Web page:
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Telling the Story of MLI: 2008 – 2012

March 31, 2012

When MLI began over four years ago, those of us leading MLI had very few preconceived notions.   We wanted to keep as open a mind as possible about how MLI could help developing countries follow through on their priorities for the health care of their people. 

Our initial thought going into the job was that we could help build leadership in health ministries.  But we quickly realized that it wasn’t about building leadership--  dynamic leadership was very much present but sometimes swamped beneath the enormous pressures of huge jobs with little resources.   MLI looked for ways to support ministry leaders’ efforts and to better position and promote their voices and their priorities to national and global audiences.  And we gained an appreciation for the value of senior ministry leaders supporting, learning, and sharing with each other. 

Early in the life of MLI, we learned the key to MLI's future success -- we needed to build trust.

Gradually, month by month, trip by trip, the scores of health leaders in our five country ministries – Ethiopia, Mali, Nepal, Senegal, and Sierra Leone – realized we were there to help. While we worked to improve policies and procedures in the areas of aid effectiveness, health financing, reproductive health and health systems strengthening, from the start, we simply have tried to support senior ministry teams move forward on the priorities that they had set for their countries.

From the beginning, this program was an opportunity to test out some new ways of thinking about effective global development and to define new approaches.    MLI was an experiment that we knew would not last forever.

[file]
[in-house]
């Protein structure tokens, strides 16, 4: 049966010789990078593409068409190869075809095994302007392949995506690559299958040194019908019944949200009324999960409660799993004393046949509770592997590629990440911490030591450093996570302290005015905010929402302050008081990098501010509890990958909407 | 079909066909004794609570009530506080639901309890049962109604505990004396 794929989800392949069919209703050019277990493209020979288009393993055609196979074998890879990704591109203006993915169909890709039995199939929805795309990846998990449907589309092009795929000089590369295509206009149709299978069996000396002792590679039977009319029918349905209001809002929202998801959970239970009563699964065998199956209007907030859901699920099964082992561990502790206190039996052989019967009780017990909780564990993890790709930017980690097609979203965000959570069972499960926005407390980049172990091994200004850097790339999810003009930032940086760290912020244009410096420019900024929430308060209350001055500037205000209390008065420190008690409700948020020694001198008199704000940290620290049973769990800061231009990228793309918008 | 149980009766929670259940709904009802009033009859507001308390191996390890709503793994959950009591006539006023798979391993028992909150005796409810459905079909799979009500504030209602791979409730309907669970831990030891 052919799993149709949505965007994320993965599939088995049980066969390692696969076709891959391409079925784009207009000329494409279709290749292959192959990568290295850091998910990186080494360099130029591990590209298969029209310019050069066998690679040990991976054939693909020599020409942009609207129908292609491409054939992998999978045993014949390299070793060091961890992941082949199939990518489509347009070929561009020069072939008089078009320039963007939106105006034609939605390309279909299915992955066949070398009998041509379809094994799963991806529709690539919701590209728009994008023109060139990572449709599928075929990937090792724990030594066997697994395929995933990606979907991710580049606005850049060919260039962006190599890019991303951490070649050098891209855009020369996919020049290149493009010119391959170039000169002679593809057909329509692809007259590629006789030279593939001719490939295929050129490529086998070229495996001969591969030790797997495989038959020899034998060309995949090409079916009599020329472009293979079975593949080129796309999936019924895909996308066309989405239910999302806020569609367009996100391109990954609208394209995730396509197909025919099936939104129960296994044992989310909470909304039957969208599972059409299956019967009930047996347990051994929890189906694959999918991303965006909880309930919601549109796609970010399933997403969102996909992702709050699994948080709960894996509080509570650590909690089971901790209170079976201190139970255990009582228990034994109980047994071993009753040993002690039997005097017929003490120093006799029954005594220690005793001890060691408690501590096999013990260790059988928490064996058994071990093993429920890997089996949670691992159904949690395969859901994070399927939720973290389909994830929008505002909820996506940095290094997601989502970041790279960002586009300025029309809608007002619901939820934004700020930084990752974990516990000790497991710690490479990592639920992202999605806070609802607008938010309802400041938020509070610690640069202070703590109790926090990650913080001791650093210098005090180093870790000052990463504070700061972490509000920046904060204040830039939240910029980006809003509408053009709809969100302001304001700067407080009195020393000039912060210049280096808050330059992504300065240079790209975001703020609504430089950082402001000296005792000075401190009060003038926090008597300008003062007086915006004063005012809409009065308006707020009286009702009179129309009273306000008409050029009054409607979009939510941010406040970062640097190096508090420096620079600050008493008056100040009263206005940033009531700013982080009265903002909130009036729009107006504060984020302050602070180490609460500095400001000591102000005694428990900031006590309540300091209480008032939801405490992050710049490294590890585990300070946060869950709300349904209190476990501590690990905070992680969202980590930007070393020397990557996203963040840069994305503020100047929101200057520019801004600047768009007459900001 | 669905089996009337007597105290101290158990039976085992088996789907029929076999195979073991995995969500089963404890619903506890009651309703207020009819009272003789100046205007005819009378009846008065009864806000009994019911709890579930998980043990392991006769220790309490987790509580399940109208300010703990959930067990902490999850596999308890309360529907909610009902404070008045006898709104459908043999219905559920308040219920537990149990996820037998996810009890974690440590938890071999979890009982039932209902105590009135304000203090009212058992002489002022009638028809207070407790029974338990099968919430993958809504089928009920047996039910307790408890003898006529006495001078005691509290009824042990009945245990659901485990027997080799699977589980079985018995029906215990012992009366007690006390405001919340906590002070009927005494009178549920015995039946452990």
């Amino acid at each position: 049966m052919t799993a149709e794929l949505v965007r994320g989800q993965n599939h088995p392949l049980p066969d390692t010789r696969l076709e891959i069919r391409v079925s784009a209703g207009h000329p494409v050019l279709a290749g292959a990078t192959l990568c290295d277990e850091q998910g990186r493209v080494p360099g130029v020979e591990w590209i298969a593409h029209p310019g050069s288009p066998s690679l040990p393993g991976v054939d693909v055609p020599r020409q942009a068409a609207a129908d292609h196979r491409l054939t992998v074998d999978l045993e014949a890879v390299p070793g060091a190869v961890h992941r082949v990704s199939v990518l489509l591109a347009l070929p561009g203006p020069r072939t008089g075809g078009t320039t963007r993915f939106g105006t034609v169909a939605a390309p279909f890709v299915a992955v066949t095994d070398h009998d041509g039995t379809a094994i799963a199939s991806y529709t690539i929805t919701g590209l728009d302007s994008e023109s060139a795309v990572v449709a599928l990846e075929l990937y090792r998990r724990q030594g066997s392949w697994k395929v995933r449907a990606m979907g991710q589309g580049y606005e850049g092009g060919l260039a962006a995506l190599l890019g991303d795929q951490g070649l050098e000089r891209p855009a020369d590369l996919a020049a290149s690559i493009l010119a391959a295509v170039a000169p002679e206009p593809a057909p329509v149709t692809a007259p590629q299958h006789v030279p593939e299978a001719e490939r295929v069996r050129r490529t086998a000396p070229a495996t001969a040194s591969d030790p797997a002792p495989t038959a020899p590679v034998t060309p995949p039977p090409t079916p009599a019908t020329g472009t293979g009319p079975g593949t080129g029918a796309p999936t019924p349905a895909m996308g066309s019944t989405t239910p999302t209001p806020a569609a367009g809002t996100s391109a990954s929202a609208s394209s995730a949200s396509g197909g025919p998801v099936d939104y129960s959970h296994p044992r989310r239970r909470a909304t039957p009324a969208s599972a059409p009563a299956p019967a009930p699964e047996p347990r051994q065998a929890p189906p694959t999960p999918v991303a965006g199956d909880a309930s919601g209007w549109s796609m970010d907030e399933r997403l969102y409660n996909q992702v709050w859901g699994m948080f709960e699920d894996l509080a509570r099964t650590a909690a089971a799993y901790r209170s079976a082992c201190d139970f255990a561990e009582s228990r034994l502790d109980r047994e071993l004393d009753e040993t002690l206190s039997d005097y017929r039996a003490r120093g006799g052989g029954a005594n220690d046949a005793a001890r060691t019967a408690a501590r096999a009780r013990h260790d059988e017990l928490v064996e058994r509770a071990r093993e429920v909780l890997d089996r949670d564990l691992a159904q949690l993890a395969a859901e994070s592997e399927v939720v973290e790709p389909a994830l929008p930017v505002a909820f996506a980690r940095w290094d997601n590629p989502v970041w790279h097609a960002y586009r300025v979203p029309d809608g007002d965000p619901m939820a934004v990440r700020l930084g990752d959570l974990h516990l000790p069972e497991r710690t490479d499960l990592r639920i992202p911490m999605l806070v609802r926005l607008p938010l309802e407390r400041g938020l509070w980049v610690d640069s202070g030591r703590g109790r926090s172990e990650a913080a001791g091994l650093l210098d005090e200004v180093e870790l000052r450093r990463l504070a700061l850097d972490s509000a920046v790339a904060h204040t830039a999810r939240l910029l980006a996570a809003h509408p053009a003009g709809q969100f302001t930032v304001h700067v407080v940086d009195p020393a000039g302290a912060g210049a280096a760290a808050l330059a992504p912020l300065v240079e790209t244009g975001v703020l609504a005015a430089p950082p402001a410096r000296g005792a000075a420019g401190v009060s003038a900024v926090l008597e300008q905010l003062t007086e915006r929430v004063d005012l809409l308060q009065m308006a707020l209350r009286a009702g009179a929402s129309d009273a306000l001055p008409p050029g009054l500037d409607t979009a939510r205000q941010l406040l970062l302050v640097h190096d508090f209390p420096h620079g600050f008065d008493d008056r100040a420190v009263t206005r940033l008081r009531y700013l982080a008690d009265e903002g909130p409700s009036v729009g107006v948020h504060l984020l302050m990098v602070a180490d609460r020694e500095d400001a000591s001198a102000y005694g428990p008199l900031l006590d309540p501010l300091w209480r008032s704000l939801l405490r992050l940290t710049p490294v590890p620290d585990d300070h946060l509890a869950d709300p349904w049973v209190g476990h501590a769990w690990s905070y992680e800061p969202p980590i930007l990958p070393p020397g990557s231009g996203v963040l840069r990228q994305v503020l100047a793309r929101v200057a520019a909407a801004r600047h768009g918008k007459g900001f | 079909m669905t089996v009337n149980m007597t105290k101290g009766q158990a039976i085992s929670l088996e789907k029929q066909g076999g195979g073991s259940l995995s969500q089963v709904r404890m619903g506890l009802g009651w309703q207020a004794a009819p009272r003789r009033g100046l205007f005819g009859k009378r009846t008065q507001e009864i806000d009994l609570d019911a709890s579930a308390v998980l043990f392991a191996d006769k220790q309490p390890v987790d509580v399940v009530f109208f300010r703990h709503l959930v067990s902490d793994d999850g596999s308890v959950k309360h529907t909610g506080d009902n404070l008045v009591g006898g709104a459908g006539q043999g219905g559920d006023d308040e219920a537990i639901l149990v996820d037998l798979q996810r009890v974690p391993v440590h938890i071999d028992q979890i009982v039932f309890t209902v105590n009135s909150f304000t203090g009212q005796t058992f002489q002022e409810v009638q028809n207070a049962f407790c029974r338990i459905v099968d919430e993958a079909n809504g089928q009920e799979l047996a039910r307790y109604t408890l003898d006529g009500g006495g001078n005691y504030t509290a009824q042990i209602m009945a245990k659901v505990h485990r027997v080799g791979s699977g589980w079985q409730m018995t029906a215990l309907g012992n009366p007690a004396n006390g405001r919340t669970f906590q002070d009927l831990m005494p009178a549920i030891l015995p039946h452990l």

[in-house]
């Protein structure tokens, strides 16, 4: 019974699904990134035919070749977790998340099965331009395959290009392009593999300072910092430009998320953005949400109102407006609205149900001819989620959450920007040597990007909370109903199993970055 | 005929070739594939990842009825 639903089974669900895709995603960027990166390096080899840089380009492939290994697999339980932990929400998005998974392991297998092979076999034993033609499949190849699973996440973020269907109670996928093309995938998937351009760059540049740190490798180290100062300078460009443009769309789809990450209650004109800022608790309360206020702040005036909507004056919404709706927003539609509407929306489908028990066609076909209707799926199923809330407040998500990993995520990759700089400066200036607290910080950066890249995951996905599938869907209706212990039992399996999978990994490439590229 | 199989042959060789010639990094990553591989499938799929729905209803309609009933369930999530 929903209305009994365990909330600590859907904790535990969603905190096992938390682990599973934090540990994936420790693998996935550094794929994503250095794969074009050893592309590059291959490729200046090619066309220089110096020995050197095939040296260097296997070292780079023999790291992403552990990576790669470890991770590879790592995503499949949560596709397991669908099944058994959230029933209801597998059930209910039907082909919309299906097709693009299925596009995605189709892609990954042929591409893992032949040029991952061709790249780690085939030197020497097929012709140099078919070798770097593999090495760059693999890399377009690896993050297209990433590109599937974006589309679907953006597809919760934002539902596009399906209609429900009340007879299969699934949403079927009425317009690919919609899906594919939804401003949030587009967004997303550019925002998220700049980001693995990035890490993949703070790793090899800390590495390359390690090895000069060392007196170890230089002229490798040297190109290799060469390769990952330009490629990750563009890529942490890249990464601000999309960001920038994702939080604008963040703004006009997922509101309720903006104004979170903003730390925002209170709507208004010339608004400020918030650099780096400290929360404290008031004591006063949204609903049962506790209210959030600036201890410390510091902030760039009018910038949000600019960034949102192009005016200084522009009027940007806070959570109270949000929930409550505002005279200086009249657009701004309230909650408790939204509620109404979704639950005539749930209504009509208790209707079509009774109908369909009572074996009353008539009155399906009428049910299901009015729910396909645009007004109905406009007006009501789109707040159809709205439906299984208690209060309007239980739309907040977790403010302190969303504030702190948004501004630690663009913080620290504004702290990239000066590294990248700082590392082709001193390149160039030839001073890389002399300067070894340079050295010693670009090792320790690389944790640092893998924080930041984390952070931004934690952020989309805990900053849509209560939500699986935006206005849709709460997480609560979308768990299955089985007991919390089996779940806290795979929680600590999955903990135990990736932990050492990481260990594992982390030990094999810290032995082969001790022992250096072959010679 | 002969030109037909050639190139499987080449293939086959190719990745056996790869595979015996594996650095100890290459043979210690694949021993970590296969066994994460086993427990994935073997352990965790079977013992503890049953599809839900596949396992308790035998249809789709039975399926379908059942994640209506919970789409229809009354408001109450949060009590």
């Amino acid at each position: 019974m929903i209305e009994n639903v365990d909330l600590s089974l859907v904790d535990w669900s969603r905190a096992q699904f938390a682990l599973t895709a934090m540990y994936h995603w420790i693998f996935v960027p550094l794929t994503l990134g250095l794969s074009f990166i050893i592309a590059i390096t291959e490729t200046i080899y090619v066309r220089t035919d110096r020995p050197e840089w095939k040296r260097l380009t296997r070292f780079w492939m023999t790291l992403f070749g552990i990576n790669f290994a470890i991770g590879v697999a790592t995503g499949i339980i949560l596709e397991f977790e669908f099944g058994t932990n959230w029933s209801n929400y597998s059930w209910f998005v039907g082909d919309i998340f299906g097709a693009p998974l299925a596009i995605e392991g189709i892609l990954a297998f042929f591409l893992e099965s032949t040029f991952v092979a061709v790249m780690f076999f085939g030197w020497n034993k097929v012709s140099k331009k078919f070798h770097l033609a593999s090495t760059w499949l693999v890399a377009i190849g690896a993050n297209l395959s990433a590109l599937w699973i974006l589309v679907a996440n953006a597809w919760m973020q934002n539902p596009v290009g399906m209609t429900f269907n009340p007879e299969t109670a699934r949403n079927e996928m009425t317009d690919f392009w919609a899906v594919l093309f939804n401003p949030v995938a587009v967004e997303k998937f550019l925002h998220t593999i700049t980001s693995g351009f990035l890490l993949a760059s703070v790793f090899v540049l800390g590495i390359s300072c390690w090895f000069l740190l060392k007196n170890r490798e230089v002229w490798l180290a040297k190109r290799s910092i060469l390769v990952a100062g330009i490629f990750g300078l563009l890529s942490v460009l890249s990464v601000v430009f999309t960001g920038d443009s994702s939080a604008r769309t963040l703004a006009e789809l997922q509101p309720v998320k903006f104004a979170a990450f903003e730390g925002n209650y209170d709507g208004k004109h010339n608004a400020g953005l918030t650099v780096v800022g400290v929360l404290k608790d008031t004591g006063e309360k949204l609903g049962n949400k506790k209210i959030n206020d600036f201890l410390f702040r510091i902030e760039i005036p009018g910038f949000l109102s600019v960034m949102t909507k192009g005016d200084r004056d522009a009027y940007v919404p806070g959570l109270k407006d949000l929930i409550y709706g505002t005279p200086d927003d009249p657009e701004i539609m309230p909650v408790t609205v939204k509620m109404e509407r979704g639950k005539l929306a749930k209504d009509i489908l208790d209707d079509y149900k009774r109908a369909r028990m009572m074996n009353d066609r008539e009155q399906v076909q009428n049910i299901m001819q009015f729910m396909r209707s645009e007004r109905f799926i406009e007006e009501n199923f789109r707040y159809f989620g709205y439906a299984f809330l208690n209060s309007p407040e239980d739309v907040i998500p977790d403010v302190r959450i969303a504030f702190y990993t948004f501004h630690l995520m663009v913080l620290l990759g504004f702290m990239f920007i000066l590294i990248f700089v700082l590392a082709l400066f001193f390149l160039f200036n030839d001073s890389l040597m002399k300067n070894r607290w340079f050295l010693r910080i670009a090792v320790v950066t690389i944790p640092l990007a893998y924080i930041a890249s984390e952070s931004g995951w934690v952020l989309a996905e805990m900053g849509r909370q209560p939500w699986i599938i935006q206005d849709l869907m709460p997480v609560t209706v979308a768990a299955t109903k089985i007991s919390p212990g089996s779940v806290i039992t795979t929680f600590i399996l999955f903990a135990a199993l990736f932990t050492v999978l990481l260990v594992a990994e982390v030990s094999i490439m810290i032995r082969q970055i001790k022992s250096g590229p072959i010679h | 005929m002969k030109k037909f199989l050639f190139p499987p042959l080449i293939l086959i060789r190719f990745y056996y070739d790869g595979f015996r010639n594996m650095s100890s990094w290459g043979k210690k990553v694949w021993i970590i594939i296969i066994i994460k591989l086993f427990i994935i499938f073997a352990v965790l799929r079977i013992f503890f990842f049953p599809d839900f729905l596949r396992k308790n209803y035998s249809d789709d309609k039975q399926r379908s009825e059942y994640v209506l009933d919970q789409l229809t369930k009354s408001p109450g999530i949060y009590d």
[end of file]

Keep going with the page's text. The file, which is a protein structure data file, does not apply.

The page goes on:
It has been a life-altering privilege to have worked in partnership with these ministry leaders for these past few years. The time has passed in a flash and MLI, officially, is coming to a close today, March 31, 2012.  But the work of MLI will continue through the lessons we have shared and in the principles of country ownership that we have helped to foster.   MLI’s lessons, outlined in The MLI Model for Advancing Country Ownership, will continue to have an impact on country ownership -- a movement that is profoundly altering the nature of development practice and relations between donors and developing countries.

Our work was made possible by our generous funders, the Bill & Melinda Gates Foundation and the David and Lucile Packard Foundation, who gave us the opportunity to challenge some long held assumptions about how development is done.    Much of the story of MLI is documented on this website.  We  hope it can continue to serve as a resource for many of you. 

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